My son was an intern at The Ken Blanchard Companies last summer when he asked me “What do you think is the best book on leadership?” I was stumped, because there are so many wonderful books on leadership—by not only business leaders but also many other types of leaders, past and present.
Let’s give a nod to the great political leaders whose journeys of provoking and leading change on a massive scale provide worthwhile leadership lessons: King Solomon, Cleopatra, Queen Elizabeth, Abraham Lincoln, Mohandas Gandhi, Winston Churchill, and Martin Luther King, Jr., to name a mere handful.
Then we have to acknowledge the modern writers on leadership specifically: Drucker, Bennis, Maxwell, Blanchard.
But this is about the leadership books that have made the biggest difference for coaches. I have asked several of our Blanchard coaches and many of my peers, and here are the results:
Tony Klingmeyer, one of our Blanchard Master coaches, chose Management of the Absurd by Richard Farson. Tony says “It is wonderfully written, about many of the dilemmas and paradoxes our clients face when leading in organizations.” In this short and sweet book, Farson details the complexities of navigating human beings and debunks some well meaning management advice.
Renee Freedman, MCC, former director of The SupporTED Coaching Program, says her favorite book is The Leadership Dojo by Richard Heckler Strozzi. Renee says “Although there is much great guidance here, two primary things about this book sucked me in and made me fall in love with it: 1) it treats leadership as a somatic experience and that’s how I experience it; and 2) it has a 5-step leadership process of entering, centering, facing, extending, and blending—which I find extremely simple, effective, and trainable. It changed leadership for me from believing that only 1% of people can lead to understanding that anyone can lead, including me!”
Many coaches on a recent webinar chose Primal Leadership by Daniel Goleman, Richard Boyatzis, and Annie McKee. It is essentially the application of the concepts of emotional intelligence to leadership. How many clients really need to understand the fundamentals of self awareness, self regulation, awareness of others, and modifying self to be more effective with others? All of them.
Then there’s Leadership BS by Jeffrey Pfeffer. A recent addition to the canon, I personally love the devil’s advocate position the author takes against some of the baloney being peddled by leadership companies out there. No nonsense, brass tacks, and really useful for coaches helping clients navigate the insanity of the global business world. My particular favorite moment is when the author debunks the notion that leaders need to be “authentic.” This book is validating for natural subversives and required reading for idealists.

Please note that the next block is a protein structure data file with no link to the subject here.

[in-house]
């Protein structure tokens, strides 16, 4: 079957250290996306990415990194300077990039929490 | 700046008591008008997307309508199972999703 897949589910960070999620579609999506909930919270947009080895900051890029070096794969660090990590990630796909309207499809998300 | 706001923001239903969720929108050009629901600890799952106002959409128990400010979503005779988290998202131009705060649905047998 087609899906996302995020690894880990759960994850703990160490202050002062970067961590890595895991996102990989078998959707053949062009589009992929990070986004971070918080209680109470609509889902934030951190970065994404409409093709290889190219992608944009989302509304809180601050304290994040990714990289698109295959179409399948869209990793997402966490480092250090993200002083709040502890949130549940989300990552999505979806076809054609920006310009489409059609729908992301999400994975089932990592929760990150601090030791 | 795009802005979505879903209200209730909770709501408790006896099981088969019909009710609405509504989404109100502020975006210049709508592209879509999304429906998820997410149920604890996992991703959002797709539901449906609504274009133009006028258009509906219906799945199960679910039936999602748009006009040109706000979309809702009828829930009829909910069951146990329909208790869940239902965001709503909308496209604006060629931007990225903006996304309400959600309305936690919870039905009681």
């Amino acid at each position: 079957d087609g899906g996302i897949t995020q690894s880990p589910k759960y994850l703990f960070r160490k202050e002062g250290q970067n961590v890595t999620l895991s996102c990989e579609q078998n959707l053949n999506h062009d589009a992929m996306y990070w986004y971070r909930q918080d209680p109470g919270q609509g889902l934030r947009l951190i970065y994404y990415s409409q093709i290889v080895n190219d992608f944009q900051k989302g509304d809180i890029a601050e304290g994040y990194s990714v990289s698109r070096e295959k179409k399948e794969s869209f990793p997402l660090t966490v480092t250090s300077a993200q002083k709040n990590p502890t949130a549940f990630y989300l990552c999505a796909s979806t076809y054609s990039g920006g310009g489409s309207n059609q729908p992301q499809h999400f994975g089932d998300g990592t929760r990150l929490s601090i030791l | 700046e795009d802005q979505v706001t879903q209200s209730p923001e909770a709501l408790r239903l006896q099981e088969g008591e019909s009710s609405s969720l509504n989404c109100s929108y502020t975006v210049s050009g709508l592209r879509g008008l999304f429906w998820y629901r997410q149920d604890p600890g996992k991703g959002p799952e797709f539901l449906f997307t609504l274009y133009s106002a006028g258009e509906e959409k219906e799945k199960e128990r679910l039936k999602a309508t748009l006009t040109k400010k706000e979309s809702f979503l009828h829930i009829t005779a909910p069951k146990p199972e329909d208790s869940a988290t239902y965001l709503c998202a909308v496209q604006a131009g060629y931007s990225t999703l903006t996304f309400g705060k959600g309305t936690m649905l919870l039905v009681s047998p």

Why Smart Executives Fail by Sydney Finkelstein is one of my all time favorites and should be required reading for anyone aspiring to senior leadership—and those who coach them. You might think because it came out in 2003 that it is obsolete, but you would be wrong. Finkelstein examines some of the whopping business failures and teases out the mistakes that were made. These lessons are timeless. But my favorite chapter is “The Seven Habits of Spectacularly Unsuccessful People.” Just the title makes me laugh out loud.
Another great book is Coaching for Leadership by Goldsmith, Lyons, and McArthur. This one is kind of a no-brainer, because it is an anthology with writings from leadership and coaching experts with extremely targeted practical advice for all kinds of situations (understanding purpose, gender differences, working cross generationally and culturally, etc.). Of course, Goldsmith’s entire body of work is must-know—particularly What Got You Here Won’t Get You There—but this is a different resource altogether.
Finally, a crowd favorite: Leadership and Self-Deception from The Arbinger Institute. A fairly fast and easy read that outlines the effects of self-deception and how to fix it. The fundamental premise is that when we behave in ways that do not match our values, we betray ourselves.
How does that match up with your list? Any books you’d add? Just include them in the comments section!